levels of variability were seen.
Potential Limitation Factor
Level of survey.
Level 2 (Detailed) Survey: A detailed survey was conducted throughout September to
November 2012 within the usual peak flowering season in the Northern Sandplain Region
over the majority of the Study Area. Replicated quadrats were established in each VT
identified by initial aerial photograph interpretation over the Study Area. There was also
inclusion of historical data (both recorded in spring and other seasons) for portions of the
existing Cooljarloo mining area.
Woodman Environmental personnel have had experience in conducting similar
assessments in the Northern Sandplain Region, with mentoring given to less experienced
botanists throughout the survey. All data collected in the field was quality assessed by
senior Woodman Environmental personnel and all plant identifications verified by senior
Woodman Environmental personnel.
Scope (floral groups that were sampled;
some sampling methods not able to be
employed because of constraints?)
All vascular groups that were present during the detailed survey were sampled; good foot
and vehicle access to most of the Study Area allowed for appropriate sampling techniques
(quadrat establishment, foot transects) to be employed. Survey over most of study area
undertaken at usual peak flowering time (Spring).
Proportion of flora identified, recorded
High proportion (approximately 80 % of total expected taxa in the area; see Section 3.6) of
perennial and ephemeral vascular taxa recorded; adequate intensity and method of survey,
and good average rainfall totals prior to commencement of survey (between June and
August 2012). All vascular taxa recorded had at least one reference specimen collected,
with specimens identified at the WAHerb and a selection of new taxa for the area
Sources of information e.g. previously
available information (whether historic
or recent) as distinct from new data.
Sources include government databases (DPaW TP List, TPFL and WAHerb databases)
and numerous unpublished studies undertaken both by Woodman Environmental and other
consultants within or adjacent to the Study Area; historical locations of CS flora taxa
within the Tronox database also accessed. Good contextual information was available
including previous local experience of Woodman Environmental.
The proportion of the task achieved and
further work which might be needed.
Minor limitation on survey of
distribution of CS flora taxa.
Level 2 survey complete, intensity considered to be adequate. Statistical analysis
considered adequate, however delineation of VTs may benefit from additional statistical
analyses. Further survey of CS flora to accurately define impacts may be required,
especially in relation to newly recorded CS flora.
Detailed field survey conducted throughout September to November 2012. Peak
flowering season for the area, with average rainfall over the usual ‘wet’ winter months
(June - August) and leading up to the survey; taxa of both ephemeral and perennial taxa
flowering at the time of the survey.
Disturbances (e.g. fire, flood, accidental
human intervention etc.), which affected
results of survey.
Previous fire history of parts of the Study Area influenced patterns discernible from aerial
photography and also existing structure and composition of the vegetation in some areas;
this had a minor effect on the survey results in regard to vegetation polygon boundaries.
Intensity of survey.
Survey intensity adequate to identify floristic and structural groupings of terrestrial flora as
required by a Level 2 survey, with replication of quadrats through plant community types
and additional foot searching allowed for identification of native and introduced taxa.
Lower intensity of survey over areas where access was more difficult. Lower density of
sampling in western and far southern parts due to limited access and previously established
sites (historical data). Moderate level of searching for CS flora taxa over potential areas of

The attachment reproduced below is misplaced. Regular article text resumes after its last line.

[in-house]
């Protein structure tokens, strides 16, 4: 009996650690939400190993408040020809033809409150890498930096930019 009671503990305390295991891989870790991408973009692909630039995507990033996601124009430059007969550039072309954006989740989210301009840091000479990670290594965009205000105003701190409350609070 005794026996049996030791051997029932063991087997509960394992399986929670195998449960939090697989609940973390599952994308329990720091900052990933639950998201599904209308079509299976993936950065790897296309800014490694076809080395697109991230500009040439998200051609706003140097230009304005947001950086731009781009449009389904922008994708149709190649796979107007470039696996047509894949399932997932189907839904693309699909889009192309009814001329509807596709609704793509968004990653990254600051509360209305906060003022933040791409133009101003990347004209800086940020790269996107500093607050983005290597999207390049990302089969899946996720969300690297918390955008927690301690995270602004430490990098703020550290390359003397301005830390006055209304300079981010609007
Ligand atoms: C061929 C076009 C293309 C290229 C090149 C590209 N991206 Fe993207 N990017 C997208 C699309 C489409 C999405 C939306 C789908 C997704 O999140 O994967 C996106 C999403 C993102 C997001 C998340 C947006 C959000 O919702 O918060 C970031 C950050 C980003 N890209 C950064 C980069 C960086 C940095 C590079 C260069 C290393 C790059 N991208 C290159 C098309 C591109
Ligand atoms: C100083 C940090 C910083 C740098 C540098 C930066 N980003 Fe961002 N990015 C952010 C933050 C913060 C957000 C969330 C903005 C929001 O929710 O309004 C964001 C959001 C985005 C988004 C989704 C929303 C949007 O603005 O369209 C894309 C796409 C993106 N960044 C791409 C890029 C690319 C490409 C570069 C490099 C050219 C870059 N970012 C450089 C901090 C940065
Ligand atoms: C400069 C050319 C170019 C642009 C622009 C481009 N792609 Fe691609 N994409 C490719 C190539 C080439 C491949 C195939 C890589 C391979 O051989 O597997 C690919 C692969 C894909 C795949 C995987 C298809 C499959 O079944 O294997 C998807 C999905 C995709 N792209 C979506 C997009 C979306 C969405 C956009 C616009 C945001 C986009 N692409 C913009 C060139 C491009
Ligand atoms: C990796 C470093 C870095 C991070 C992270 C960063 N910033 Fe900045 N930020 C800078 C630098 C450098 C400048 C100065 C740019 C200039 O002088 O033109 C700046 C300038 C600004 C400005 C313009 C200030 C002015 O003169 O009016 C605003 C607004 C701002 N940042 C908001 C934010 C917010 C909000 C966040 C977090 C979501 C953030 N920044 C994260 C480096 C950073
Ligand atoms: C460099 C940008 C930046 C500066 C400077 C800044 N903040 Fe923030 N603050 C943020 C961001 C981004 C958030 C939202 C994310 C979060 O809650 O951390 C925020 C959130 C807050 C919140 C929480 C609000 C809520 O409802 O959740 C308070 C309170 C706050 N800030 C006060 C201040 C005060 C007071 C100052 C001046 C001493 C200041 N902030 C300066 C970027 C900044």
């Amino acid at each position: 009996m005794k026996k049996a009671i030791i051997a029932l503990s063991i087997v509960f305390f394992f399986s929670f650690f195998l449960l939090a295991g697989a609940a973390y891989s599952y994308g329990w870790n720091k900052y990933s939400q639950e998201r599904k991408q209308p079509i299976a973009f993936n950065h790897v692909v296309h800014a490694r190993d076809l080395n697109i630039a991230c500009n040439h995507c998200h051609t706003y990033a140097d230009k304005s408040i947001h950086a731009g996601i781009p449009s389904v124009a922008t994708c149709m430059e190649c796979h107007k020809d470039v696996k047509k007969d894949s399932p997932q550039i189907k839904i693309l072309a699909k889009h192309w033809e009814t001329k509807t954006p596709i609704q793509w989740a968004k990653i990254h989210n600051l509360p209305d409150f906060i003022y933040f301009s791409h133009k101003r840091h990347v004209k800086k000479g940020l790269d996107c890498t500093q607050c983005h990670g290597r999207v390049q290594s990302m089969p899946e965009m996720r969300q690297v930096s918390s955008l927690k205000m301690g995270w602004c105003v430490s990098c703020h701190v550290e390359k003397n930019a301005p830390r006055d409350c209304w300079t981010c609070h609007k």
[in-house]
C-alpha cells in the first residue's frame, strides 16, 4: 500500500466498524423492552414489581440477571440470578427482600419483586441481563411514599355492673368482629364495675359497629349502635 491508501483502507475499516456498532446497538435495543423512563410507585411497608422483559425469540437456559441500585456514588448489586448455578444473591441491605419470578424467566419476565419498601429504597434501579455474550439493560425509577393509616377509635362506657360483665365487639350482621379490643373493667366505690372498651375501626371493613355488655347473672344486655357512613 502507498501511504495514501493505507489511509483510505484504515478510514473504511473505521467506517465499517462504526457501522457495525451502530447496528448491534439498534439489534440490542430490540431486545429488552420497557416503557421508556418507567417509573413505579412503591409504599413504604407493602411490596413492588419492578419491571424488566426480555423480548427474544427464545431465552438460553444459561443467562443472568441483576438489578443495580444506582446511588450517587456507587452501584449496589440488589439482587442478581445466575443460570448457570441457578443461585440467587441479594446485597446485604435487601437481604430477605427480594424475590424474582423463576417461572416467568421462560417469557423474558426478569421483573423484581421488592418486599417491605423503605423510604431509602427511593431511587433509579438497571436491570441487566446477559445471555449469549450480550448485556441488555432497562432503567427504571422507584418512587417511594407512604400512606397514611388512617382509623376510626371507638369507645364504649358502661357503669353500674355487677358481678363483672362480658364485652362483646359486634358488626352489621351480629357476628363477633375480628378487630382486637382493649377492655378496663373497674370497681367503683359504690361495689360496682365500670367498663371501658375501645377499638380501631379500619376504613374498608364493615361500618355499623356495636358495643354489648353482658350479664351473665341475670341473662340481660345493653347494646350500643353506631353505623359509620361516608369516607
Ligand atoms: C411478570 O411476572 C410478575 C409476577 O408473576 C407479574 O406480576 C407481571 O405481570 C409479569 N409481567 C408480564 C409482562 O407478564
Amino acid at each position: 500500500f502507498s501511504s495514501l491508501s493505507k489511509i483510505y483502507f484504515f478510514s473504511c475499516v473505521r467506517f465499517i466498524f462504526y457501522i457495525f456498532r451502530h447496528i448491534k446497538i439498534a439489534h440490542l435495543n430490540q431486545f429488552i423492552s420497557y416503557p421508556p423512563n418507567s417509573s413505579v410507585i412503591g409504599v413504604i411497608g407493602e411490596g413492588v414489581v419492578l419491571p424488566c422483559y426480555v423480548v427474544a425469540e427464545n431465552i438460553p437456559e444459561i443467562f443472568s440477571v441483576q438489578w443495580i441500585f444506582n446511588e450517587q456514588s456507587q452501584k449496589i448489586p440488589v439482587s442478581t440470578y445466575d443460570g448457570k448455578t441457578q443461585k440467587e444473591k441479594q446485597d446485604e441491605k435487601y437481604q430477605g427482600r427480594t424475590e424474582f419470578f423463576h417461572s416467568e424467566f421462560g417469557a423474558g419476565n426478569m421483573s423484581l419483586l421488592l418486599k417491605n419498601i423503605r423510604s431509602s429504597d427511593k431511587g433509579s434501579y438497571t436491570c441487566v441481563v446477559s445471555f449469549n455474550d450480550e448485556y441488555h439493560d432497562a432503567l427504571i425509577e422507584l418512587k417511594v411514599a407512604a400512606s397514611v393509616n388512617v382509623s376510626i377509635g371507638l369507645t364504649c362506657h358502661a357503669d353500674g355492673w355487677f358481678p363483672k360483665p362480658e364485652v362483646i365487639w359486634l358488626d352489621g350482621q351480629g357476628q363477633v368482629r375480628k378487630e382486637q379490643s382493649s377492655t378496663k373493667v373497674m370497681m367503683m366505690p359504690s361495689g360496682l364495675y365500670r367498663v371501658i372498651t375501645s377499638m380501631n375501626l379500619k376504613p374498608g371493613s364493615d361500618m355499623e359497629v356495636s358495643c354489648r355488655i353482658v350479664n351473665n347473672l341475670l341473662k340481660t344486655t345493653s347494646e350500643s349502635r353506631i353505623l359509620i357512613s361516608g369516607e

impact (mainly historical data).
Completeness and mapping reliability.
Vegetation survey of Study Area considered complete; additional searching of footprints
and surrounds for certain CS flora taxa may be required. Mapping reliability good as high
resolution aerial photography was used, 235 new quadrats were established (total 370
quadrats used in analysis), and foot and vehicle transecting was employed; fire history
affected some vegetation patterns discernible on aerial photography. Statistical analysis
returned generally strong groups, however several VTs contained either moderate levels of
variation or appeared very similar to other groups suggesting additional statistical analysis
may be warranted.
Resources and experience of personnel.
Adequate resources and taxonomists with appropriate expertise in Northern Sandplain
flora were utilised. Woodman Environmental personnel with adequate experience in the
Northern Sandplains area were utilised, mentoring given to less experienced team
Remoteness and/or access problems.
Access to the Study Area was considered adequate given the compact nature of the Study
Area, occurrence of local tracks and proximity of public roads. Access was more difficult
in the far southern and western parts of the Study Area.
In total, 1156 discrete vascular flora taxa and 1 putative hybrid have been recorded within or
immediately adjacent to the Study Area, representing 86 families and 318 genera. This
includes 1063 native taxa, and 93 introduced (weed) taxa. The families with the highest
number of taxa were Myrtaceae (134 taxa), Proteaceae (104 taxa), Fabaceae (98 taxa),
Cyperaceae (67 taxa) and Asteraceae (64 taxa). A full list of taxa is presented in Appendix E.
A total of 641 flora taxa were recorded during surveys in 2012, of which 65 are introduced.
introduced taxa which have not previously been recorded within the Study Area.
A total of 67 discrete CS flora taxa, including five potential CS flora taxa (those taxa with
indeterminate identifications that possibly represent CS flora) have been recorded from within
the Study Area during both the 2012 and historical surveys (Table 9). This total includes four
T-DRF taxa, as listed by DPaW (Strijk 2013; DPaW 2013a). A total of 23 CS flora taxa were
recorded during the current (Spring 2012) surveys. Locations of the CS flora known from
within the Study Area are shown in Figures 7.1 - 7.5, and presented in Appendix H.
Table 9 indicates the number of locations, the equivalent number of populations and the VTs
from Cleared (C) or Rehabilitated (R) areas are historical records; the vegetation in these
areas are now either cleared, or have been cleared and rehabilitated. The listing of vegetation
types includes all VTs in which these CS flora taxa have been recorded; the preferred habitat
of each of these taxa (the most common VTs in which these taxa have been recorded) are
further described in Appendix I.
The source data of these taxa and location records has been taken from all historical studies
relevant DPaW databases (DEC 2012) and the Tronox Iluka Database (Tronox 2013b). A
dash (‘-’) indicates that no point location data is available.
17, 18, C, R
17, 18 C, R